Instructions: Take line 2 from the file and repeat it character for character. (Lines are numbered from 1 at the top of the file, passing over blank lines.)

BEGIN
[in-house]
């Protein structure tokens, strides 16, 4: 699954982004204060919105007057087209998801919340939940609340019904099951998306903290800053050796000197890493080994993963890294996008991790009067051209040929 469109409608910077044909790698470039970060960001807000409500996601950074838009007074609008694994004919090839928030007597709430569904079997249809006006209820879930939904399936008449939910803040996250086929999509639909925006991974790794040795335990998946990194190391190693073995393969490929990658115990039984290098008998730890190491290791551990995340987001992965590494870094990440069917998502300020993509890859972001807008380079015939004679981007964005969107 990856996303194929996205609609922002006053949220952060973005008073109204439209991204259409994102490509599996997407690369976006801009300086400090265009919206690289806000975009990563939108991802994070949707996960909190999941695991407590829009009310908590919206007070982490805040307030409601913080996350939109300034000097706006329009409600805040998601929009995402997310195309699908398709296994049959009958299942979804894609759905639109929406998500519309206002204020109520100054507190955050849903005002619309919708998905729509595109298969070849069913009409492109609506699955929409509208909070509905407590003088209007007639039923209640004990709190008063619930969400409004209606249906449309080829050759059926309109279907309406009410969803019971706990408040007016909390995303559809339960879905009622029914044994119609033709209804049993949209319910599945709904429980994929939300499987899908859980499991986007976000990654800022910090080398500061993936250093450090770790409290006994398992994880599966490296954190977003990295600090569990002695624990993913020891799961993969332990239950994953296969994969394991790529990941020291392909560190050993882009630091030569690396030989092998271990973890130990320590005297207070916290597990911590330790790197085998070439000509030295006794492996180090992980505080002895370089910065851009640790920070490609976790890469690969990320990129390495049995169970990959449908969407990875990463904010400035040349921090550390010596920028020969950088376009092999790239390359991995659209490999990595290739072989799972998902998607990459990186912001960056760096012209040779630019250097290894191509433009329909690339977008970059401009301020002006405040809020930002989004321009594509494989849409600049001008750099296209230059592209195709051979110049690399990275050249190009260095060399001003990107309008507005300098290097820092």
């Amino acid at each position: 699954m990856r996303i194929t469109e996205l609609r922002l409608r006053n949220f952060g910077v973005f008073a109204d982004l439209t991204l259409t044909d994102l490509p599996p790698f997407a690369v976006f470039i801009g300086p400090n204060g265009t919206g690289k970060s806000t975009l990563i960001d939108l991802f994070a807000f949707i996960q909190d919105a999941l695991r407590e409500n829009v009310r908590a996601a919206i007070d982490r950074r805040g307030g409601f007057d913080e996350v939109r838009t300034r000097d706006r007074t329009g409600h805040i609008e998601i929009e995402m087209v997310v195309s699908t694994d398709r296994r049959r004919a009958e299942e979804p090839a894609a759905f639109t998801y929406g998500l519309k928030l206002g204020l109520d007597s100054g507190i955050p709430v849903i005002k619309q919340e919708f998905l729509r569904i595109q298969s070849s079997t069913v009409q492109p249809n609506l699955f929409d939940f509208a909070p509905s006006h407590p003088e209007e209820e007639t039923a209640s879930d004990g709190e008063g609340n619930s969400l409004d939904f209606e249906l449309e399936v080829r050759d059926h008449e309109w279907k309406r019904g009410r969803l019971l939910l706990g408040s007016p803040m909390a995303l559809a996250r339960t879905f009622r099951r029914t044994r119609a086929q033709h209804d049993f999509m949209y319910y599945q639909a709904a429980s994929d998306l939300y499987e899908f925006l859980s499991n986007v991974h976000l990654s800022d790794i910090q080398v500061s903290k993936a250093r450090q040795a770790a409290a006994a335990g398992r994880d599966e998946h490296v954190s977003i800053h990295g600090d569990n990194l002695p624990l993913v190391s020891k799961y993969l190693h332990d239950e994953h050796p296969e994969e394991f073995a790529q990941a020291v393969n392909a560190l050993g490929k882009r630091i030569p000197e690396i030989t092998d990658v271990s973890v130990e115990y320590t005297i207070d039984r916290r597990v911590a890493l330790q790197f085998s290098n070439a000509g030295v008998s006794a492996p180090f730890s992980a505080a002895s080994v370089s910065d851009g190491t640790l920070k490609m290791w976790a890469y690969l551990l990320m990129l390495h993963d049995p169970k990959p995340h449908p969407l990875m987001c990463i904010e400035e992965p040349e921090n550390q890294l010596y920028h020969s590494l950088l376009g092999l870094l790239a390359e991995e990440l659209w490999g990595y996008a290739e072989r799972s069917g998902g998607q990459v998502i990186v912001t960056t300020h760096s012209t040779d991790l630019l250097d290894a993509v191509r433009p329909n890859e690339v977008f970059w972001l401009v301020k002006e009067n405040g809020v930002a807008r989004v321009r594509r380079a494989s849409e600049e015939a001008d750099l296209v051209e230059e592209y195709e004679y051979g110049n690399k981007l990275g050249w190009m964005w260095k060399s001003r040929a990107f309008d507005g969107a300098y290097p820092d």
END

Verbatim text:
């Protein structure tokens, strides 16, 4: 699954982004204060919105007057087209998801919340939940609340019904099951998306903290800053050796000197890493080994993963890294996008991790009067051209040929 469109409608910077044909790698470039970060960001807000409500996601950074838009007074609008694994004919090839928030007597709430569904079997249809006006209820879930939904399936008449939910803040996250086929999509639909925006991974790794040795335990998946990194190391190693073995393969490929990658115990039984290098008998730890190491290791551990995340987001992965590494870094990440069917998502300020993509890859972001807008380079015939004679981007964005969107 990856996303194929996205609609922002006053949220952060973005008073109204439209991204259409994102490509599996997407690369976006801009300086400090265009919206690289806000975009990563939108991802994070949707996960909190999941695991407590829009009310908590919206007070982490805040307030409601913080996350939109300034000097706006329009409600805040998601929009995402997310195309699908398709296994049959009958299942979804894609759905639109929406998500519309206002204020109520100054507190955050849903005002619309919708998905729509595109298969070849069913009409492109609506699955929409509208909070509905407590003088209007007639039923209640004990709190008063619930969400409004209606249906449309080829050759059926309109279907309406009410969803019971706990408040007016909390995303559809339960879905009622029914044994119609033709209804049993949209319910599945709904429980994929939300499987899908859980499991986007976000990654800022910090080398500061993936250093450090770790409290006994398992994880599966490296954190977003990295600090569990002695624990993913020891799961993969332990239950994953296969994969394991790529990941020291392909560190050993882009630091030569690396030989092998271990973890130990320590005297207070916290597990911590330790790197085998070439000509030295006794492996180090992980505080002895370089910065851009640790920070490609976790890469690969990320990129390495049995169970990959449908969407990875990463904010400035040349921090550390010596920028020969950088376009092999790239390359991995659209490999990595290739072989799972998902998607990459990186912001960056760096012209040779630019250097290894191509433009329909690339977008970059401009301020002006405040809020930002989004321009594509494989849409600049001008750099296209230059592209195709051979110049690399990275050249190009260095060399001003990107309008507005300098290097820092």